Oh, ya. FYI. I am a scrounger. I just picked up 4 heavy shelves form a library case, that are 15" wide, and 60- inches long. I envision two new cars, a flat and a gon with 8 inch sides from the other two 12 inch shelves.

I enjoy my 'junk sculpting' into the shape of trains. Most of my working materials are from the dumpster except my tools ( open to argument here, as they were cast from indutry), and cost me little bu tthe time and agrevation , uh err, enjoyment of fitting things together.

Depends on your approach.
Big Dave, former Millwright, Electrician, Environmental conditioning, and back yard Fixxit guy. Now retired, persuing boats, trains, and broken relics.
We have enough youth, how about a fountain of Smart. My computer beat me at chess, but not kickboxing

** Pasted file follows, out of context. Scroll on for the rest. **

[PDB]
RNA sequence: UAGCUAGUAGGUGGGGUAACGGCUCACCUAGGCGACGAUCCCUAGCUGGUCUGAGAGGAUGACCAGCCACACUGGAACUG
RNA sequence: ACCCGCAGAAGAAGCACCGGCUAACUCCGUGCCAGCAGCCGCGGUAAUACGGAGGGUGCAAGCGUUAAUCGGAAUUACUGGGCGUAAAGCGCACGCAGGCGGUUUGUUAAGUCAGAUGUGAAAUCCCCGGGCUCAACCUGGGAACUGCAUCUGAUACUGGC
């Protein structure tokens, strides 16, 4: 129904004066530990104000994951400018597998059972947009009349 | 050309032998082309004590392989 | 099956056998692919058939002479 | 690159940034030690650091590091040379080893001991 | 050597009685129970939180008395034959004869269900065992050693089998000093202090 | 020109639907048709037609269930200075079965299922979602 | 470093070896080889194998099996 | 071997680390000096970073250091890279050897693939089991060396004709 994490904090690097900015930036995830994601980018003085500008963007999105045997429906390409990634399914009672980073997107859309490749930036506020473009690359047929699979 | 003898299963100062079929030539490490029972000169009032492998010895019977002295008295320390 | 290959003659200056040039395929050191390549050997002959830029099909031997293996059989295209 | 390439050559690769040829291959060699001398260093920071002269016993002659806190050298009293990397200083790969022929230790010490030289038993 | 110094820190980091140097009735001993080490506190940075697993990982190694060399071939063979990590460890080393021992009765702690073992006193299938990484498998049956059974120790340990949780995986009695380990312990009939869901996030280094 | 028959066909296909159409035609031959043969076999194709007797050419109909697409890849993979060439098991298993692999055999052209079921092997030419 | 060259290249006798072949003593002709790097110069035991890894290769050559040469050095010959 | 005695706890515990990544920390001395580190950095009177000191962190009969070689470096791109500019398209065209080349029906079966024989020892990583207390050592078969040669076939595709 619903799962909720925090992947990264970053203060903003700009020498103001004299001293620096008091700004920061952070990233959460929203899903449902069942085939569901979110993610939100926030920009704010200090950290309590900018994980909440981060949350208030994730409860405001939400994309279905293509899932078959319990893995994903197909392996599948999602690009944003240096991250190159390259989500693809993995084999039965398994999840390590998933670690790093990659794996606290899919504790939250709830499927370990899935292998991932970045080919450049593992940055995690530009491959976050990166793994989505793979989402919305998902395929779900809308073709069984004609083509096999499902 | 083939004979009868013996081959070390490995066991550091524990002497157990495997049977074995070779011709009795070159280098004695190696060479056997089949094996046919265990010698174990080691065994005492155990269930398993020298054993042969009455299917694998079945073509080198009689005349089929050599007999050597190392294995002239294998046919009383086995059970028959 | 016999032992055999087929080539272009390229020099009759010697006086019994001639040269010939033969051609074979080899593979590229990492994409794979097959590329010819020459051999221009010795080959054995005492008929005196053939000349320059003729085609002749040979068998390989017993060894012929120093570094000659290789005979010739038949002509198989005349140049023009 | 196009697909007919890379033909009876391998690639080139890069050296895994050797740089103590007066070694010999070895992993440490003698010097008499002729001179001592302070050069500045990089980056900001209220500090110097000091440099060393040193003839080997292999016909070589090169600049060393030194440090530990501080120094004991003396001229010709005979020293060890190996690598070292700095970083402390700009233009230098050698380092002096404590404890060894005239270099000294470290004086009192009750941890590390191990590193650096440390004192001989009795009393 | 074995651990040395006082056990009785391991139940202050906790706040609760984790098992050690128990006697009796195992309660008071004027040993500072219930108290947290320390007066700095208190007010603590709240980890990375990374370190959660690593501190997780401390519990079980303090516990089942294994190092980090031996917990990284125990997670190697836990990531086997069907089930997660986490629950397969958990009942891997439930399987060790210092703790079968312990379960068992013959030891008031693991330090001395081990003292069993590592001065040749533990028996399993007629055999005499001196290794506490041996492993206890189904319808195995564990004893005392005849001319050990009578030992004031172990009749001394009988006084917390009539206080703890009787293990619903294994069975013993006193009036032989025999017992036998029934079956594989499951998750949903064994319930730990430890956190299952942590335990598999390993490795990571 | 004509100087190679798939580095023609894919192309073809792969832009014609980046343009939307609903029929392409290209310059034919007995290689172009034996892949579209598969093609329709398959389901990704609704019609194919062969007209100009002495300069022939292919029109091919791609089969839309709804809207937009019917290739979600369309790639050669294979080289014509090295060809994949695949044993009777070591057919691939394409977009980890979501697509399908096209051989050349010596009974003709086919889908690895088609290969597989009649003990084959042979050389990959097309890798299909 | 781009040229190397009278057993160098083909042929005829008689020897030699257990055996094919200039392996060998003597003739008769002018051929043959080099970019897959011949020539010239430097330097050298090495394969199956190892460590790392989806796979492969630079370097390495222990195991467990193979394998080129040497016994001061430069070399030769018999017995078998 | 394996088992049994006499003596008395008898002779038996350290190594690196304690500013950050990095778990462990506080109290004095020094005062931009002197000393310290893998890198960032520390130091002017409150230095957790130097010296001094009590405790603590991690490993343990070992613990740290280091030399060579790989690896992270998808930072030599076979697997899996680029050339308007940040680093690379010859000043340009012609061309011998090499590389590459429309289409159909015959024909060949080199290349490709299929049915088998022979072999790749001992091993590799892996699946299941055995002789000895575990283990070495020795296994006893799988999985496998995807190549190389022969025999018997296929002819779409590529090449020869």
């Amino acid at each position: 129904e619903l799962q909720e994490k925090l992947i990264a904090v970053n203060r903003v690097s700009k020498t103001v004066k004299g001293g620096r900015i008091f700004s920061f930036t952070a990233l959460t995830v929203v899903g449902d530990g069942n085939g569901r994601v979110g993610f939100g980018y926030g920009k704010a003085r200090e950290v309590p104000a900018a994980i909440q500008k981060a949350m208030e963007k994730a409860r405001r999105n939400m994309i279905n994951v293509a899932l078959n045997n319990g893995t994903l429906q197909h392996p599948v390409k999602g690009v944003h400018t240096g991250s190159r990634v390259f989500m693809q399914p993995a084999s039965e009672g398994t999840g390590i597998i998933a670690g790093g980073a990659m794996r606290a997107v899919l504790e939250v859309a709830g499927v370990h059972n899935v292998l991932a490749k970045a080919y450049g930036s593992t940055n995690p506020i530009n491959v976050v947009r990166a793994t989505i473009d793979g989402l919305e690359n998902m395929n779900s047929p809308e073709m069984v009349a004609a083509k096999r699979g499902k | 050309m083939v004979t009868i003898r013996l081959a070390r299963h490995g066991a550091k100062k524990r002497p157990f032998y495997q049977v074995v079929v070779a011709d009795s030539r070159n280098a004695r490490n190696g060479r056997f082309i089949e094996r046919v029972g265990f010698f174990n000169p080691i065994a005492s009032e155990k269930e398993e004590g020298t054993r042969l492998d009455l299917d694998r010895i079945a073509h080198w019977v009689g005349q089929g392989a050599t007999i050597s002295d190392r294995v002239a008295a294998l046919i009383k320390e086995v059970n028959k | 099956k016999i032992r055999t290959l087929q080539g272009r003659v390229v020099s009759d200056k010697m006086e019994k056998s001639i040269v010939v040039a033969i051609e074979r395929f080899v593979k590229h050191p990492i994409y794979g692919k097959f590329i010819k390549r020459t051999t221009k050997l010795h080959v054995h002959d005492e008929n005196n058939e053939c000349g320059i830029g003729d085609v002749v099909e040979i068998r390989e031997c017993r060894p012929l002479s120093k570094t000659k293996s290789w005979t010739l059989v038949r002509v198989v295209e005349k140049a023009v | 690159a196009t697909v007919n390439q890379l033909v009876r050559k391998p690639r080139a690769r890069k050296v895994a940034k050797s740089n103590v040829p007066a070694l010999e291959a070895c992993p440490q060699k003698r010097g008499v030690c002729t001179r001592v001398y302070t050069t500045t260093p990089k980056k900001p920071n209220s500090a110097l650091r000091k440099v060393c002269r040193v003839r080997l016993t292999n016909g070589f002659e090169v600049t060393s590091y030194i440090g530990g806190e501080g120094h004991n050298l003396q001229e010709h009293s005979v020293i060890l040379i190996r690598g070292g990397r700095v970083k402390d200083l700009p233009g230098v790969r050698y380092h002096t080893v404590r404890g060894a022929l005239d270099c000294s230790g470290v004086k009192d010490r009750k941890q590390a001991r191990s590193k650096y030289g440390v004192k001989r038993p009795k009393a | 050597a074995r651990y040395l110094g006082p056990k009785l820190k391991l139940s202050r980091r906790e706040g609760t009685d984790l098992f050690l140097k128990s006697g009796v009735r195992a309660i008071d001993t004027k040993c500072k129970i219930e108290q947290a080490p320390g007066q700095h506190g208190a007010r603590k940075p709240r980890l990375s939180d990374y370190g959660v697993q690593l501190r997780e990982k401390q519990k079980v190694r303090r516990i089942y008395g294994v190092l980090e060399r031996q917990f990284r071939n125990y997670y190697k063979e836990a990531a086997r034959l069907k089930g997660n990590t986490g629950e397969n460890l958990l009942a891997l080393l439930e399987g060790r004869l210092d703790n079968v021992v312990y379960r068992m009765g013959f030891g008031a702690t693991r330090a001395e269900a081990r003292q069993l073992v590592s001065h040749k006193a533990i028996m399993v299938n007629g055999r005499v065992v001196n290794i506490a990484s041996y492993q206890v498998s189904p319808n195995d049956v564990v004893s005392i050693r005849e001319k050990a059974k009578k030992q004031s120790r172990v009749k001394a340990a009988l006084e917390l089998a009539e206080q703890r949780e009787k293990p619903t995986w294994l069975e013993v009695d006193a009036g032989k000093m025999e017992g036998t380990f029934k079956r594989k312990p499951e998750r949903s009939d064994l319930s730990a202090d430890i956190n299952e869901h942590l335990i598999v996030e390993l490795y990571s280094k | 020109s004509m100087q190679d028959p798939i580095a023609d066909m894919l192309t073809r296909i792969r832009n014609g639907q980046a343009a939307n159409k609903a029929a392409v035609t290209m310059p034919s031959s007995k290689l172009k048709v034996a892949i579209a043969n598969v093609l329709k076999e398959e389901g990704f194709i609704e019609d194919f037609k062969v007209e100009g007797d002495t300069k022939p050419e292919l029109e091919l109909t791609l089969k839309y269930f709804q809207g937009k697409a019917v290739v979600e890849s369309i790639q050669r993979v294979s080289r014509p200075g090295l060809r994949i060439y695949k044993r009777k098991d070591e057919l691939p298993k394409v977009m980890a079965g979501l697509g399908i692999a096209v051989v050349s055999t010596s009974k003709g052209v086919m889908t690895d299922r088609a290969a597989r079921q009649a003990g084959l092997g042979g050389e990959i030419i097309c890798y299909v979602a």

It is not getting caught in the rain, its learning to dance in it. People saying good morning, should have to prove it.

willy

Post by willy » Sat Nov 07, 2009 1:52 pm

speaking of scrounging. our track in cherryfield had a fellow (Phil Samis) whom built trucks using box end wrenches for the side frames.

CANINDUST
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Location: Nova Scotia Canada

Thanks

Post by CANINDUST » Sat Nov 07, 2009 7:39 pm

I think I will keep visiting he club here with the kids and enjoy them with them. I am more interested in finding out how they work. The club here just asks for a donation so maybe I will volunteer some shop time.
There is 1000 ways to skin a cat

Some people grind a tool and work all day, some work all day grinding tool.